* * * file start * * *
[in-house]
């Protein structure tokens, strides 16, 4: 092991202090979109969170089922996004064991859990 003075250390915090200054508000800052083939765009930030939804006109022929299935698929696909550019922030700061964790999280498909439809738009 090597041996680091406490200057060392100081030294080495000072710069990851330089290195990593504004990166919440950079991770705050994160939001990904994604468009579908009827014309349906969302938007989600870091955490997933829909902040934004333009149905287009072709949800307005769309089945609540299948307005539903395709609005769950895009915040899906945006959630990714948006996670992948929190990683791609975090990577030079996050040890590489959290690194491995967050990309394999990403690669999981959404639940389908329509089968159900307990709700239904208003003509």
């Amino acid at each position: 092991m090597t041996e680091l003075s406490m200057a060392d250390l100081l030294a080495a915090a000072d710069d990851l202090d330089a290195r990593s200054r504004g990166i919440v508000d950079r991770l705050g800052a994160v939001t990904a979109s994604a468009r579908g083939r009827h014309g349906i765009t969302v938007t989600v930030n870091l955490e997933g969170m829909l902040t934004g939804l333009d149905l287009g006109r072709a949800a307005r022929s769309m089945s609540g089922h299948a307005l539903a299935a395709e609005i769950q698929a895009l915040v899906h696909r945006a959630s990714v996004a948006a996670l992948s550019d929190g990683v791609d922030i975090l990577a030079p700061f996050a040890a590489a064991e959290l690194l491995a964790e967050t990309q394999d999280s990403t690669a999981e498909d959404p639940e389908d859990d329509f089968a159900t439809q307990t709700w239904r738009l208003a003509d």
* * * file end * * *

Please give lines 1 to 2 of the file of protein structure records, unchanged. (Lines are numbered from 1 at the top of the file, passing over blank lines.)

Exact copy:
[in-house]
């Protein structure tokens, strides 16, 4: 092991202090979109969170089922996004064991859990 003075250390915090200054508000800052083939765009930030939804006109022929299935698929696909550019922030700061964790999280498909439809738009 090597041996680091406490200057060392100081030294080495000072710069990851330089290195990593504004990166919440950079991770705050994160939001990904994604468009579908009827014309349906969302938007989600870091955490997933829909902040934004333009149905287009072709949800307005769309089945609540299948307005539903395709609005769950895009915040899906945006959630990714948006996670992948929190990683791609975090990577030079996050040890590489959290690194491995967050990309394999990403690669999981959404639940389908329509089968159900307990709700239904208003003509």